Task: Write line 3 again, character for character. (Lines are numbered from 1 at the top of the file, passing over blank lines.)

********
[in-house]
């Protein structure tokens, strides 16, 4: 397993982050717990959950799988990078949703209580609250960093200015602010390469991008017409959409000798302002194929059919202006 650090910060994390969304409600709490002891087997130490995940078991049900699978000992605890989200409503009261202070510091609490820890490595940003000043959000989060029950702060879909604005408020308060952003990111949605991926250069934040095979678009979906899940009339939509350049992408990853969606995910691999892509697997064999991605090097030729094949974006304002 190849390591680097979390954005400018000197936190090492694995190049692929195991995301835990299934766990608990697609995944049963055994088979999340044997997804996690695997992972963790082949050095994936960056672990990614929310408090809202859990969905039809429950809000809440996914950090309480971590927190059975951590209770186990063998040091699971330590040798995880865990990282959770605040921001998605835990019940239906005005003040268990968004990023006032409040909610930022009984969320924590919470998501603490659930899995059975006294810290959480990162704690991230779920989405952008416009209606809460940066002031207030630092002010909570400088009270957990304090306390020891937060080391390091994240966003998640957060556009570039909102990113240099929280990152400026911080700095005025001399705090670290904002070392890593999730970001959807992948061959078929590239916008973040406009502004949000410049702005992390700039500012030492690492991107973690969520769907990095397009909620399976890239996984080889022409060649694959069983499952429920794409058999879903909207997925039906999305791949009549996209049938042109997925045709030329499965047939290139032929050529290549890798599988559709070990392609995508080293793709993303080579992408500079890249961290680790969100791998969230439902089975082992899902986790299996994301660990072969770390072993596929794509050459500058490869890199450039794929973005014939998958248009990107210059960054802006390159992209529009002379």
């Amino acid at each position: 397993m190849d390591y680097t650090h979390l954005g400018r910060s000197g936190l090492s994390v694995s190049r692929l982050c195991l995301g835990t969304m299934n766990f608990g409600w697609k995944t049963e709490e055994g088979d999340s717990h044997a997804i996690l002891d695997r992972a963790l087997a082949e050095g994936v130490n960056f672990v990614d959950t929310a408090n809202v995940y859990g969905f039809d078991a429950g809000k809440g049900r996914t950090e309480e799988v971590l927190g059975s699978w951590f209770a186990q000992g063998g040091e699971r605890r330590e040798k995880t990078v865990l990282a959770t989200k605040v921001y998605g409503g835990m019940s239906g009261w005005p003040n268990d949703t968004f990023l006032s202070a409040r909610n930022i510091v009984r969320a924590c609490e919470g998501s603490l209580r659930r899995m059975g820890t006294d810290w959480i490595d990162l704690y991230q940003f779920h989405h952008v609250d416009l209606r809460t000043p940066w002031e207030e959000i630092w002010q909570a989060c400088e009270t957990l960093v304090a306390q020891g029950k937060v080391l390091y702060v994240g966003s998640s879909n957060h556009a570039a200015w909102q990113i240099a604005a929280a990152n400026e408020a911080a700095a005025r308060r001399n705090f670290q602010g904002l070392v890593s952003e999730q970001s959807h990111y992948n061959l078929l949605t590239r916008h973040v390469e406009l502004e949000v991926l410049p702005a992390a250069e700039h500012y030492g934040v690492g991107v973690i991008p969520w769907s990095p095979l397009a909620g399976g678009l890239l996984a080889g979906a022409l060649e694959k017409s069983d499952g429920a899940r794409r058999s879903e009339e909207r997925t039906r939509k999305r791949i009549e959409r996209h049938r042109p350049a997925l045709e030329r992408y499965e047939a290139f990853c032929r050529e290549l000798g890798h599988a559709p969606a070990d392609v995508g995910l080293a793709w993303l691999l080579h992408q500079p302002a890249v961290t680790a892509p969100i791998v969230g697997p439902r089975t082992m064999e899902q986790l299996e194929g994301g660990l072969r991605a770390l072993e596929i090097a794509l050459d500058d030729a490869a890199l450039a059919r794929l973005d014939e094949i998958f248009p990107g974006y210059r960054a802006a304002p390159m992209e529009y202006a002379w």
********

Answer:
């Amino acid at each position: 397993m190849d390591y680097t650090h979390l954005g400018r910060s000197g936190l090492s994390v694995s190049r692929l982050c195991l995301g835990t969304m299934n766990f608990g409600w697609k995944t049963e709490e055994g088979d999340s717990h044997a997804i996690l002891d695997r992972a963790l087997a082949e050095g994936v130490n960056f672990v990614d959950t929310a408090n809202v995940y859990g969905f039809d078991a429950g809000k809440g049900r996914t950090e309480e799988v971590l927190g059975s699978w951590f209770a186990q000992g063998g040091e699971r605890r330590e040798k995880t990078v865990l990282a959770t989200k605040v921001y998605g409503g835990m019940s239906g009261w005005p003040n268990d949703t968004f990023l006032s202070a409040r909610n930022i510091v009984r969320a924590c609490e919470g998501s603490l209580r659930r899995m059975g820890t006294d810290w959480i490595d990162l704690y991230q940003f779920h989405h952008v609250d416009l209606r809460t000043p940066w002031e207030e959000i630092w002010q909570a989060c400088e009270t957990l960093v304090a306390q020891g029950k937060v080391l390091y702060v994240g966003s998640s879909n957060h556009a570039a200015w909102q990113i240099a604005a929280a990152n400026e408020a911080a700095a005025r308060r001399n705090f670290q602010g904002l070392v890593s952003e999730q970001s959807h990111y992948n061959l078929l949605t590239r916008h973040v390469e406009l502004e949000v991926l410049p702005a992390a250069e700039h500012y030492g934040v690492g991107v973690i991008p969520w769907s990095p095979l397009a909620g399976g678009l890239l996984a080889g979906a022409l060649e694959k017409s069983d499952g429920a899940r794409r058999s879903e009339e909207r997925t039906r939509k999305r791949i009549e959409r996209h049938r042109p350049a997925l045709e030329r992408y499965e047939a290139f990853c032929r050529e290549l000798g890798h599988a559709p969606a070990d392609v995508g995910l080293a793709w993303l691999l080579h992408q500079p302002a890249v961290t680790a892509p969100i791998v969230g697997p439902r089975t082992m064999e899902q986790l299996e194929g994301g660990l072969r991605a770390l072993e596929i090097a794509l050459d500058d030729a490869a890199l450039a059919r794929l973005d014939e094949i998958f248009p990107g974006y210059r960054a802006a304002p390159m992209e529009y202006a002379w």